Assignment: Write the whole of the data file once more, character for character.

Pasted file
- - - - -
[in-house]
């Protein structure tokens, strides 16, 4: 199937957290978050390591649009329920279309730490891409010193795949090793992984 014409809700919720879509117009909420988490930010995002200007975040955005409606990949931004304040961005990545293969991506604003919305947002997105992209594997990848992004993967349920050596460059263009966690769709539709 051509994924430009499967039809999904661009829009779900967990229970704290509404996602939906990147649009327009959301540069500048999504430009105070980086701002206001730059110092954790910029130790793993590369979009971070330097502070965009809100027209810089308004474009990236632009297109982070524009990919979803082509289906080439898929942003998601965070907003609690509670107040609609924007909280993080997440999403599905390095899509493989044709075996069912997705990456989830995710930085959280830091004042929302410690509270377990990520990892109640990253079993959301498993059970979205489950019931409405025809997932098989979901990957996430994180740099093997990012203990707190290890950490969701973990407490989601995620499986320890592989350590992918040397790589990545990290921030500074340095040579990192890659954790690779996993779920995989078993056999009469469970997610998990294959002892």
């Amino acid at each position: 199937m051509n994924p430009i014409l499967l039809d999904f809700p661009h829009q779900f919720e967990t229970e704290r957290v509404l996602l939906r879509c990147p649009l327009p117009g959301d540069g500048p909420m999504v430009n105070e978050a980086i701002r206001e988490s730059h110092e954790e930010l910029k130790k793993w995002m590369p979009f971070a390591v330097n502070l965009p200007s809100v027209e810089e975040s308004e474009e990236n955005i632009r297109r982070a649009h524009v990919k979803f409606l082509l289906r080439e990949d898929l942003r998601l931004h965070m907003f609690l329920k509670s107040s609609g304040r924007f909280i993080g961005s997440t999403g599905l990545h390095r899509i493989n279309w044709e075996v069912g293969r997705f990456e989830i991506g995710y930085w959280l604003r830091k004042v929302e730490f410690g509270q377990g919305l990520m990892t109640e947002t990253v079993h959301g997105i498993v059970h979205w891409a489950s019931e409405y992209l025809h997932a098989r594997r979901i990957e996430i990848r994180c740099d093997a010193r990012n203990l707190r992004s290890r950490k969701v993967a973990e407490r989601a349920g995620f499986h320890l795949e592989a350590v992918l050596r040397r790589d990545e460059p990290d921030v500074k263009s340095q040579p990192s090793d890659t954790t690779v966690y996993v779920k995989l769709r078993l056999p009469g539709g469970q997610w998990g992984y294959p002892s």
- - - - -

[in-house]
């Protein structure tokens, strides 16, 4: 199937957290978050390591649009329920279309730490891409010193795949090793992984 014409809700919720879509117009909420988490930010995002200007975040955005409606990949931004304040961005990545293969991506604003919305947002997105992209594997990848992004993967349920050596460059263009966690769709539709 051509994924430009499967039809999904661009829009779900967990229970704290509404996602939906990147649009327009959301540069500048999504430009105070980086701002206001730059110092954790910029130790793993590369979009971070330097502070965009809100027209810089308004474009990236632009297109982070524009990919979803082509289906080439898929942003998601965070907003609690509670107040609609924007909280993080997440999403599905390095899509493989044709075996069912997705990456989830995710930085959280830091004042929302410690509270377990990520990892109640990253079993959301498993059970979205489950019931409405025809997932098989979901990957996430994180740099093997990012203990707190290890950490969701973990407490989601995620499986320890592989350590992918040397790589990545990290921030500074340095040579990192890659954790690779996993779920995989078993056999009469469970997610998990294959002892």
């Amino acid at each position: 199937m051509n994924p430009i014409l499967l039809d999904f809700p661009h829009q779900f919720e967990t229970e704290r957290v509404l996602l939906r879509c990147p649009l327009p117009g959301d540069g500048p909420m999504v430009n105070e978050a980086i701002r206001e988490s730059h110092e954790e930010l910029k130790k793993w995002m590369p979009f971070a390591v330097n502070l965009p200007s809100v027209e810089e975040s308004e474009e990236n955005i632009r297109r982070a649009h524009v990919k979803f409606l082509l289906r080439e990949d898929l942003r998601l931004h965070m907003f609690l329920k509670s107040s609609g304040r924007f909280i993080g961005s997440t999403g599905l990545h390095r899509i493989n279309w044709e075996v069912g293969r997705f990456e989830i991506g995710y930085w959280l604003r830091k004042v929302e730490f410690g509270q377990g919305l990520m990892t109640e947002t990253v079993h959301g997105i498993v059970h979205w891409a489950s019931e409405y992209l025809h997932a098989r594997r979901i990957e996430i990848r994180c740099d093997a010193r990012n203990l707190r992004s290890r950490k969701v993967a973990e407490r989601a349920g995620f499986h320890l795949e592989a350590v992918l050596r040397r790589d990545e460059p990290d921030v500074k263009s340095q040579p990192s090793d890659t954790t690779v966690y996993v779920k995989l769709r078993l056999p009469g539709g469970q997610w998990g992984y294959p002892s």